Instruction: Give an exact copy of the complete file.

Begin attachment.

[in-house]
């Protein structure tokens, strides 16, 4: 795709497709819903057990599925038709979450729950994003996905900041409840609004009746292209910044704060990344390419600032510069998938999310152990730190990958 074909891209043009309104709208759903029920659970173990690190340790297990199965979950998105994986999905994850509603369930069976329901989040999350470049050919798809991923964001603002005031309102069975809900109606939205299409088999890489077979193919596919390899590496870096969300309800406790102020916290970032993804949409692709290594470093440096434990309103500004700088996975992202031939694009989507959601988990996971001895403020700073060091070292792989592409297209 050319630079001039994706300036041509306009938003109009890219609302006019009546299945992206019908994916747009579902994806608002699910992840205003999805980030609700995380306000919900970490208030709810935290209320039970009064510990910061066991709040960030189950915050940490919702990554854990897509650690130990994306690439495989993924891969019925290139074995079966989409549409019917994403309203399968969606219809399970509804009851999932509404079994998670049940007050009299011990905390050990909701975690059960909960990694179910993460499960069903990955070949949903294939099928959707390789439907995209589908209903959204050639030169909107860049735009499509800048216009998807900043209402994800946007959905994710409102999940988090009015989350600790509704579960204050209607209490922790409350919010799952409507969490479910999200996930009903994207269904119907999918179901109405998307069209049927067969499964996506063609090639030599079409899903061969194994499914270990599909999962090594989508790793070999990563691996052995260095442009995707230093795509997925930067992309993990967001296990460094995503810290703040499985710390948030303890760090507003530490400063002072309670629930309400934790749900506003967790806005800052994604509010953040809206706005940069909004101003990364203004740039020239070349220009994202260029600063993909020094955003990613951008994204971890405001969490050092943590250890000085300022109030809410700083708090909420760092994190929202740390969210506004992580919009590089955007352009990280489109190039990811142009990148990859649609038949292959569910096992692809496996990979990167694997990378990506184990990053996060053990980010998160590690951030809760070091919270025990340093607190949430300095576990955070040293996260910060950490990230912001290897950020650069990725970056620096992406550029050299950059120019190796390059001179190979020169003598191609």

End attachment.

[in-house]
């Protein structure tokens, strides 16, 4: 795709497709819903057990599925038709979450729950994003996905900041409840609004009746292209910044704060990344390419600032510069998938999310152990730190990958 074909891209043009309104709208759903029920659970173990690190340790297990199965979950998105994986999905994850509603369930069976329901989040999350470049050919798809991923964001603002005031309102069975809900109606939205299409088999890489077979193919596919390899590496870096969300309800406790102020916290970032993804949409692709290594470093440096434990309103500004700088996975992202031939694009989507959601988990996971001895403020700073060091070292792989592409297209 050319630079001039994706300036041509306009938003109009890219609302006019009546299945992206019908994916747009579902994806608002699910992840205003999805980030609700995380306000919900970490208030709810935290209320039970009064510990910061066991709040960030189950915050940490919702990554854990897509650690130990994306690439495989993924891969019925290139074995079966989409549409019917994403309203399968969606219809399970509804009851999932509404079994998670049940007050009299011990905390050990909701975690059960909960990694179910993460499960069903990955070949949903294939099928959707390789439907995209589908209903959204050639030169909107860049735009499509800048216009998807900043209402994800946007959905994710409102999940988090009015989350600790509704579960204050209607209490922790409350919010799952409507969490479910999200996930009903994207269904119907999918179901109405998307069209049927067969499964996506063609090639030599079409899903061969194994499914270990599909999962090594989508790793070999990563691996052995260095442009995707230093795509997925930067992309993990967001296990460094995503810290703040499985710390948030303890760090507003530490400063002072309670629930309400934790749900506003967790806005800052994604509010953040809206706005940069909004101003990364203004740039020239070349220009994202260029600063993909020094955003990613951008994204971890405001969490050092943590250890000085300022109030809410700083708090909420760092994190929202740390969210506004992580919009590089955007352009990280489109190039990811142009990148990859649609038949292959569910096992692809496996990979990167694997990378990506184990990053996060053990980010998160590690951030809760070091919270025990340093607190949430300095576990955070040293996260910060950490990230912001290897950020650069990725970056620096992406550029050299950059120019190796390059001179190979020169003598191609």